Why Scottish Parliament took nearly six hours to elect two deputy presiding officers and how it can avoid doing the same again – Ian Swanson
Let us know what you think and join the conversation at the bottom of this article.
Thanks to an extremely cumbersome balloting procedure, they had to wait until late afternoon for the next item on the agenda – answers to "urgent" questions on the Glasgow immigration raid, the SQA’s pupil assessments and Covid restrictions in Moray.
Lothian Green MSP Alison Johnstone had already been installed as the new presiding officer the day before. In the new finely-balanced parliament, none of the bigger parties wanted to give up an MSP for the job, which involves suspending political affiliation, so Ms Johnstone was the only candidate. She is the first Green to take the post and her widely-acknowledged experience, integrity and fairness make her well fitted for the role.
Deputy presiding officers, however, are not expected to renounce their party ties, so there were 10 candidates for the two posts.
For most business, Hoyrood uses an electronic voting system, but the election of the presiding officer and deputies is conducted by secret ballot, which inevitably takes longer – and Covid added to the problems because all 129 MSPs could not fit in the chamber with the required physical distancing, so the public gallery and the entrance hall were being used as well.
The procedure for these elections involves rounds of voting, with the candidate with the lowest vote being excluded each time until someone has a majority. Each round requires fresh ballot papers to be prepared, printed, distributed, collected and counted.
And when one deputy presiding officer is finally elected, the whole process has to begin all over again with all the original the candidates re-entering the contest.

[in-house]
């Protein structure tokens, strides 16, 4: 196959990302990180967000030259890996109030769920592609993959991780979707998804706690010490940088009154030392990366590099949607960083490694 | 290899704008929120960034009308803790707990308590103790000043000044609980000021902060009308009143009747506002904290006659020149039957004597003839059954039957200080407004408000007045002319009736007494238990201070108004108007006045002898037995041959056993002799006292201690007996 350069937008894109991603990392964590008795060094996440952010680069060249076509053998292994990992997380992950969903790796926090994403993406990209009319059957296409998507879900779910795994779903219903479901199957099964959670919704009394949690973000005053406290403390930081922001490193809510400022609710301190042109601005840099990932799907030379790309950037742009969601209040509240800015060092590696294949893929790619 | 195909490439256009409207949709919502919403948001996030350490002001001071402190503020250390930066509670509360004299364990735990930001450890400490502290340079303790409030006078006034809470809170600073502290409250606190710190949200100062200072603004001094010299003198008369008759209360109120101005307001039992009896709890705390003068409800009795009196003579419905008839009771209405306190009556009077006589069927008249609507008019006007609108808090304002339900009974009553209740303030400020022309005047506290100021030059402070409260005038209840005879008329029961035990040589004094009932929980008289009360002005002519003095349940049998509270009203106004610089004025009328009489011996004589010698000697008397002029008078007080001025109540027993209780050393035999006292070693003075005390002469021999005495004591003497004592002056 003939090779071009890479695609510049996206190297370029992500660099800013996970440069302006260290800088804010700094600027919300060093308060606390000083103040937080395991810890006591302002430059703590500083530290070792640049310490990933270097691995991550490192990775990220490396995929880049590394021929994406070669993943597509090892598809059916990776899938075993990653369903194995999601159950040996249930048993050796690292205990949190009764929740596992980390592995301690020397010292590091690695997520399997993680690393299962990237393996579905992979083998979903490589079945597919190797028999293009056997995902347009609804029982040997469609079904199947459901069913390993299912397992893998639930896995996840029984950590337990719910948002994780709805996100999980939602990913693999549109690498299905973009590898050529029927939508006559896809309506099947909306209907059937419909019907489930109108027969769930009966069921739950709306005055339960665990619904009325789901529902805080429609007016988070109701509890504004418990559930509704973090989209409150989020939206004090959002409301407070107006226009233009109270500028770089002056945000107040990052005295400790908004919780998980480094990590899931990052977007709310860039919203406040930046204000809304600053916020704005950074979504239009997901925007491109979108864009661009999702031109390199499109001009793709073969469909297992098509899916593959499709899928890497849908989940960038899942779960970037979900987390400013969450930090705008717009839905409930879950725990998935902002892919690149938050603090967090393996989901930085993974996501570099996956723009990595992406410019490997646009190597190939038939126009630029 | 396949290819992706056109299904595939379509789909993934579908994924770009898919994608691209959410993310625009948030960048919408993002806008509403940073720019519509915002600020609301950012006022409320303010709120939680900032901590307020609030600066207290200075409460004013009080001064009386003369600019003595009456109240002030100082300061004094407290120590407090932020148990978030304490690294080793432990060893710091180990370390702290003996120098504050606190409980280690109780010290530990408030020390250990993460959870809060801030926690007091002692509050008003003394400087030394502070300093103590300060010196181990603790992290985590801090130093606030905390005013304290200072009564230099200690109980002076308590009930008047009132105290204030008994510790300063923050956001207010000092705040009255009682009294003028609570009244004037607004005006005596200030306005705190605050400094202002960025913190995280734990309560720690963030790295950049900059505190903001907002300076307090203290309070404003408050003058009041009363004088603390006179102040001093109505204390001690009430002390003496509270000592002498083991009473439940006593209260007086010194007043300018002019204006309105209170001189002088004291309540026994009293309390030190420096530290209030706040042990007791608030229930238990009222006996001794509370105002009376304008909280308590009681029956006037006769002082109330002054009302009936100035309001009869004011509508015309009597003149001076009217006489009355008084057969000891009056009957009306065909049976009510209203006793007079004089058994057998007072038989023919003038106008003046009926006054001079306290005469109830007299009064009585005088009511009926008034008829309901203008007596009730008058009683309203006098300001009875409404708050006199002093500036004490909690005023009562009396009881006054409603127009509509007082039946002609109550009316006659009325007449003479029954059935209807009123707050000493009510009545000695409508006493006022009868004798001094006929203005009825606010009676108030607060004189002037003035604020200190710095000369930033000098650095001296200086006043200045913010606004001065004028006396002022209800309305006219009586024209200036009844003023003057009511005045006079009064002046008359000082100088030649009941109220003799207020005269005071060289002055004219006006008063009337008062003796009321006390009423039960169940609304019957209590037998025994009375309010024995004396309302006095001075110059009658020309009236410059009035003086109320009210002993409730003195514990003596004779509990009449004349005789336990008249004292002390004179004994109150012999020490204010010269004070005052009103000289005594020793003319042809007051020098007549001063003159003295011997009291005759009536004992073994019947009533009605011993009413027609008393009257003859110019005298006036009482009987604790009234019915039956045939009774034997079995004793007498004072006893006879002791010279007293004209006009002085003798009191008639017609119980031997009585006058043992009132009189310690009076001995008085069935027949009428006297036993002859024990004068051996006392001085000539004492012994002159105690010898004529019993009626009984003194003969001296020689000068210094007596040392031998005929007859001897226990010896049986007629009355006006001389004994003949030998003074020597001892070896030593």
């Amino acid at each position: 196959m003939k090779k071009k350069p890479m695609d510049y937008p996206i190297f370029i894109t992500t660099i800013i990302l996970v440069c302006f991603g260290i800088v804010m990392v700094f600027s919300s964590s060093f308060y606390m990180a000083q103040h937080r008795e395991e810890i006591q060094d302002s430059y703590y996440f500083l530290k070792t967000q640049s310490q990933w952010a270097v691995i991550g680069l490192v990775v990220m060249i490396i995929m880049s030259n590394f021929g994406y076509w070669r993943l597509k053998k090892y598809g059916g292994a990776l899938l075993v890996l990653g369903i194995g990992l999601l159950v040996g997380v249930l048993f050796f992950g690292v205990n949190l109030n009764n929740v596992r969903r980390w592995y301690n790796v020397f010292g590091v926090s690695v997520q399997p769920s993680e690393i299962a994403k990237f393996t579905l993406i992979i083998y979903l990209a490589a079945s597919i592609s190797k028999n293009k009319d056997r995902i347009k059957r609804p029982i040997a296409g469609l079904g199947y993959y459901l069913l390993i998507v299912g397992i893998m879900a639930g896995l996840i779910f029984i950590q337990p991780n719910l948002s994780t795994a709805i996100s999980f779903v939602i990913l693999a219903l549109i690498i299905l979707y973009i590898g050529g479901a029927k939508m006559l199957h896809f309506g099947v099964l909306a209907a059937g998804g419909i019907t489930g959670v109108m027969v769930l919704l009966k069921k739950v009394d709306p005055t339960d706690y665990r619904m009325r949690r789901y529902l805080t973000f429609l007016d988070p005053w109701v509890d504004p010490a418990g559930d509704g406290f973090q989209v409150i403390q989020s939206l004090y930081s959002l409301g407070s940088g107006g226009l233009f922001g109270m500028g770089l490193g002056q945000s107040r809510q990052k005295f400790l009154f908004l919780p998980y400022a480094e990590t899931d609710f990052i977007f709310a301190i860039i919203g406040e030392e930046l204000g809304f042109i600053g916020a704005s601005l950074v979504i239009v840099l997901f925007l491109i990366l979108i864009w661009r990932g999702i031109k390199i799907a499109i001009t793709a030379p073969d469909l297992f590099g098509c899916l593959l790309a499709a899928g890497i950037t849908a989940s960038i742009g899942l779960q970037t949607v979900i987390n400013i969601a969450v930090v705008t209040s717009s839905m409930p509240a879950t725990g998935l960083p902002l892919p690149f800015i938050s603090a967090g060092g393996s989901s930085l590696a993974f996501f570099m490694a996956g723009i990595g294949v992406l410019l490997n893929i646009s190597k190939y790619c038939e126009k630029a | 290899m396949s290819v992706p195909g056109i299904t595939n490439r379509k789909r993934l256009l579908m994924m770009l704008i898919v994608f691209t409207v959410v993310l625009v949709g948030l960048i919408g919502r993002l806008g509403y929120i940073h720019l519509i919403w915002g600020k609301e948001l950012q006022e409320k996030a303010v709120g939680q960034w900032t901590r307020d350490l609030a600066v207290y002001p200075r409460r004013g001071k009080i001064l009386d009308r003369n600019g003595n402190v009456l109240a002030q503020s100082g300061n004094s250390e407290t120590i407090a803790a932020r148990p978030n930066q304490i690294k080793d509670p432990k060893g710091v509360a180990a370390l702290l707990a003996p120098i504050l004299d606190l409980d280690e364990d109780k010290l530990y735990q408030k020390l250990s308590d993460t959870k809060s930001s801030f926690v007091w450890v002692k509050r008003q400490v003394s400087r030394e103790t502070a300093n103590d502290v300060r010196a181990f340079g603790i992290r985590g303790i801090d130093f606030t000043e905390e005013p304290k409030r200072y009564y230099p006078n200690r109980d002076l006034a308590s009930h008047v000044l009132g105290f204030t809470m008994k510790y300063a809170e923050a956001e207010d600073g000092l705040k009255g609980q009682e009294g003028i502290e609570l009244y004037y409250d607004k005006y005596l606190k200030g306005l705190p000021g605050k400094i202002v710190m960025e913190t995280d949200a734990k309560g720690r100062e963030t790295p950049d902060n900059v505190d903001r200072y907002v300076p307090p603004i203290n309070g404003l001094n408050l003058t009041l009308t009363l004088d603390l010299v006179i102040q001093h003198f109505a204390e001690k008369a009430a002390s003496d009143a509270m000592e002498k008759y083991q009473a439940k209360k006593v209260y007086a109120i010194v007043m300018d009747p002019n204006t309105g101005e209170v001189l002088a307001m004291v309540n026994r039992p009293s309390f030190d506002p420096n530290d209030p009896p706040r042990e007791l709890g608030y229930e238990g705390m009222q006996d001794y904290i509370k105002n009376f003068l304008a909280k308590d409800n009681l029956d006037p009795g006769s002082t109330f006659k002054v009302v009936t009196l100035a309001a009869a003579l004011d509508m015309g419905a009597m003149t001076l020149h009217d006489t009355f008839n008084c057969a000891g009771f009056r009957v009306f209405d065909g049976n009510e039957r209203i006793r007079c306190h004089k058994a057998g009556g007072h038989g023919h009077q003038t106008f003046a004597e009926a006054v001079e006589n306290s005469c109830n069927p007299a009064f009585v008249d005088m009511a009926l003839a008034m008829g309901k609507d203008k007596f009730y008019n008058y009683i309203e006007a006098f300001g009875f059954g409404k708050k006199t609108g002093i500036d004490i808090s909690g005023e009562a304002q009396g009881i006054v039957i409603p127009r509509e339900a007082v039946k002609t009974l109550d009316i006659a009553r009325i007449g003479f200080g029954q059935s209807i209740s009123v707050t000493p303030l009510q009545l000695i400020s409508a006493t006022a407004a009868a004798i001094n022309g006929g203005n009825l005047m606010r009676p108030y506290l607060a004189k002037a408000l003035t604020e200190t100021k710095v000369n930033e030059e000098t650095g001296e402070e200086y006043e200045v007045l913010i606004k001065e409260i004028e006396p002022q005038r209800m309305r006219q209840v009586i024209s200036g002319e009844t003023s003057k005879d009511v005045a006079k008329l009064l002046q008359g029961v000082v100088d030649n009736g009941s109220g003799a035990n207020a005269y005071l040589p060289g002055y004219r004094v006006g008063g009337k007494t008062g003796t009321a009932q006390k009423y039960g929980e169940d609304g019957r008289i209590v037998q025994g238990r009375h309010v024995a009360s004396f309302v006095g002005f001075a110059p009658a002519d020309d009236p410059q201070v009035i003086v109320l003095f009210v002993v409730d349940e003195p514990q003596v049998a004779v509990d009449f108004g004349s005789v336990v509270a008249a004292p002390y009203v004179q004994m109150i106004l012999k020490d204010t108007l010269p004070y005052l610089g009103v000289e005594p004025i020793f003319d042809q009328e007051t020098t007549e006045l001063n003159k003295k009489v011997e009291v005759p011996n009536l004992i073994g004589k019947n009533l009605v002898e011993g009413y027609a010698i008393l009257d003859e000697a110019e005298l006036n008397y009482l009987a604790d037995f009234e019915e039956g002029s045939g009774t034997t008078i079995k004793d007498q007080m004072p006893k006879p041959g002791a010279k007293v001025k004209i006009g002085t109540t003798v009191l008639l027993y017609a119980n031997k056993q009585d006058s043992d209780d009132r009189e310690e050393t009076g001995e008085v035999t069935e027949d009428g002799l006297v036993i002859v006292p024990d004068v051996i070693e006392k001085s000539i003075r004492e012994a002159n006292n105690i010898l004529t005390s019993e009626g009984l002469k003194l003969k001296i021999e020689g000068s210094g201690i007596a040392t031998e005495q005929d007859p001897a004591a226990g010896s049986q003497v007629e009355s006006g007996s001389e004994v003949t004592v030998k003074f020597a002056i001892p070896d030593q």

A few candidates who were failing to attract much support helpfully withdrew at various stages to speed the process, but it still took far too long.
At one point an exasperated Daniel Johnson, Labour MSP for Edinburgh Southern, raised a point of order to propose the system should be changed to the single transferable vote (STV).
They couldn’t change it part-way through the process, but the presiding officer said she agreed the issue should be looked at before the next such election.
STV, where voters rank candidates in order of preference, would indeed be a more sensible system. In fact, this is exactly the kind of situation STV is ideally suited for. It is currently used in Scotland’s council elections and all the talk of “super-majorities” in this year’s election campaign – raising the possibility of pro-independence parties having a majority of seats without a majority of votes – prompted calls for it to be extended to Holyrood too.
The theory is the proportion of seats a party wins should match the proportion of the vote received. But STV has fatal flaws in a party-based system: it all depends on how many candidates a party decides to put up – field too many and it splits the vote, cutting the number of seats; field too few and it fails to get as many as it should.
When it comes to choosing individuals for posts like deputy presiding officer that’s not a problem. MSPs who value their time would be wise to vote for STV for next time.